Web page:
Cite as: Keith M. Lundin, Lundin On Chapter 13, § 114.7, at ¶ ____, LundinOnChapter13.com (last visited __________).
A creditor opposed to a preconfirmation modification of the plan should file a written objection to the modified plan and, if there has been a prior written acceptance of the plan, file a written rejection of the modified plan.1 Time may be of the essence: it has been held that a deadline for filing objections to confirmation is not extended or restarted when a preconfirmation modification is filed that does not change the treatment of the objecting creditor.2
In most jurisdictions, an objection to preconfirmation modification of a Chapter 13 plan will not be set for a separate hearing but will be addressed at the hearing on confirmation of the (now modified) plan. In jurisdictions that delay the hearing on confirmation,3 some courts schedule a separate hearing on preconfirmation plan modifications.
The propriety of a preconfirmation plan modification is measured against a different standard than that used for modification after confirmation. Section 1323(a) prohibits modification of a plan before confirmation if the modified plan “fails to meet the requirement of section 1322 of this title.”4 In contrast, at modification after confirmation “sections 1322(a), 1322(b) and 1323(c) of this title and the requirements of section 1325(a) of this title apply.”5 In a jurisdiction that schedules a hearing on modification of the plan before confirmation that is separate from the confirmation hearing itself, only the mandatory and permissive contents of the plan specified in § 1322 are applicable. A creditor opposing a preconfirmation modification should specify which provision of § 1322 is violated by the proposed modification.
Reported decisions suggest that courts consider objections to modification of Chapter 13 plans before confirmation based on provisions of the Code other than § 1322. For example, in Williams v. Tower Loan of Mississippi, Inc. (In re Williams),6 prior to confirmation, the debtor proposed to modify the plan to surrender part of the collateral for an undersecured claim while paying the balance as a secured claim. The Fifth Circuit concluded that § 1325(a)(5)(C) permits a Chapter 13 debtor to retain all of the property that secures a claim and pay the entire secured claim through the plan or else the debtor must surrender all of the property securing the claim; the debtor cannot surrender part of the collateral and pay for part through the plan. The court denied the debtors’ proposed preconfirmation modification based on § 1325(a)(5)(C). The Fifth Circuit does not explain why it applied § 1325 to a preconfirmation modification under § 1323. Williams certainly suggests that creditors should assert objections to preconfirmation modifications based on sections other than § 1322. It is not clear from Williams whether the failure to object to a preconfirmation modification based, for example, on § 1325(a)(5) could be asserted by the debtor at confirmation as an estoppel or waiver of the objection.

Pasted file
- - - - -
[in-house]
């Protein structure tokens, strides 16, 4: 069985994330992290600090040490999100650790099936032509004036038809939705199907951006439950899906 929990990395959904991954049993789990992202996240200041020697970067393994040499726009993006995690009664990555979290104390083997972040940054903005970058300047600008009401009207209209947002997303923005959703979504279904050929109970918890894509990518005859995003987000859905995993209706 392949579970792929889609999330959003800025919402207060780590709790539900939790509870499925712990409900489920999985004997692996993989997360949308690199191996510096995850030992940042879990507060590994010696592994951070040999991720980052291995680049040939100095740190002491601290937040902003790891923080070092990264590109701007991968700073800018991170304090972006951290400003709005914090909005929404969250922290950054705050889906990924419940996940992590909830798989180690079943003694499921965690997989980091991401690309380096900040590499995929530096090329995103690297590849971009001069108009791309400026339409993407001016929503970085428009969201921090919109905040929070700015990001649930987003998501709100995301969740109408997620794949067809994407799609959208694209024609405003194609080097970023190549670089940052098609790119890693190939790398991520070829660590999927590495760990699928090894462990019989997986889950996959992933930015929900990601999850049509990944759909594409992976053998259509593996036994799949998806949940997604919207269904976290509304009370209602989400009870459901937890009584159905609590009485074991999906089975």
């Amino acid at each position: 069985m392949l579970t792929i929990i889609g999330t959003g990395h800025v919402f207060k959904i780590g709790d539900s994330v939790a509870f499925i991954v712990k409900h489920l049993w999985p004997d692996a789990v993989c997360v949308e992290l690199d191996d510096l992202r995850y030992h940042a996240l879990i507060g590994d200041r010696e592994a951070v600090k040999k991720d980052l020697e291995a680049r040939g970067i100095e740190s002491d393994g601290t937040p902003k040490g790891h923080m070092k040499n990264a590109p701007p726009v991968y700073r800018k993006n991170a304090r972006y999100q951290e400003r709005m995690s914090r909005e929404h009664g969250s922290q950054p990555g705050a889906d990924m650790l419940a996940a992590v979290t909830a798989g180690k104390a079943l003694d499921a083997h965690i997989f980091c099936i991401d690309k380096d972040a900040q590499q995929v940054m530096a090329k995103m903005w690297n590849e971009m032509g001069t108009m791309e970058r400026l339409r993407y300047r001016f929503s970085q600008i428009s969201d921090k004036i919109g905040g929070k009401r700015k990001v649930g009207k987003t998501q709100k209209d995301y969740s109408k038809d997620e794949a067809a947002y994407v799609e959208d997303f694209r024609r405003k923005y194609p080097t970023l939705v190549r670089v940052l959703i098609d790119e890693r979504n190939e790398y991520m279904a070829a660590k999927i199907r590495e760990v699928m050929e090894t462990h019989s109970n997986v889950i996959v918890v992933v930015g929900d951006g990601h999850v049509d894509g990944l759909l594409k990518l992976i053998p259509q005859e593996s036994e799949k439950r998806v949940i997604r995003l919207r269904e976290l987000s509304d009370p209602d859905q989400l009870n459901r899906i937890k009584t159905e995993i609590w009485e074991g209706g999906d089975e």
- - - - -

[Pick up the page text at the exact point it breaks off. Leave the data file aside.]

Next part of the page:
The trustee is obligated under § 1302(b)(2)(B) to appear and be heard at any hearing on modification after confirmation.7 Trustees routinely appear with respect to preconfirmation modifications under § 1323, and there are no reported decisions doubting the trustee’s standing to participate at modification before confirmation.
1 See § 214.1 [ Effect of Preconfirmation Modification on Prior Acceptance or Rejection of the Plan ] § 114.6 Effect of Preconfirmation Modification on Prior Acceptance or Rejection of the Plan.
2 See In re Duncan, 245 B.R. 538, 543 (Bankr. E.D. Tenn. 2000) (Creditor that failed to timely object to confirmation of the original plan cannot object to a modified plan when the portion of the plan to which the creditor’s untimely objection relates was not modified. Original plan treated Household Automotive Finance Corporation as a partially secured creditor. Notice of the meeting of creditors warned Household that a local bankruptcy rule required objections to confirmation to be filed prior to the conclusion of the meeting of creditors. Household did not timely object. After the meeting of creditors but before confirmation, the debtor modified the plan to change the treatment of unsecured creditors, but the modified plan did not change the treatment of Household’s secured claim. “If Household’s objection to the debtor’s plan pertained to the provisions of the plan which had been altered by the modification, its objection would be timely. . . . However, Household’s objection pertained solely to the treatment under the plan of its secured claim, which treatment did not change in the modification. . . . Because Household’s objection was not filed prior to the conclusion of the meeting of creditors . . . and because the debtors’ plan modification did not change Household’s secured treatment, Household’s objection will be overruled.”).
3 See § 216.1 [ Timing of Hearing on Confirmation ] § 115.1 Timing of Hearing on Confirmation before BAPCPA.
4 11 U.S.C. § 1323(a).
5 11 U.S.C. § 1329(b)(1). See discussion beginning at § 126.1 Standing, Timing and Procedure.
6 168 F.3d 845 (5th Cir. 1999).
7 See § 58.7 [ Appear and Be Heard with Respect to Modification of Plans after Confirmation ] § 53.8 Appear and Be Heard with Respect to Modification of Plans after Confirmation.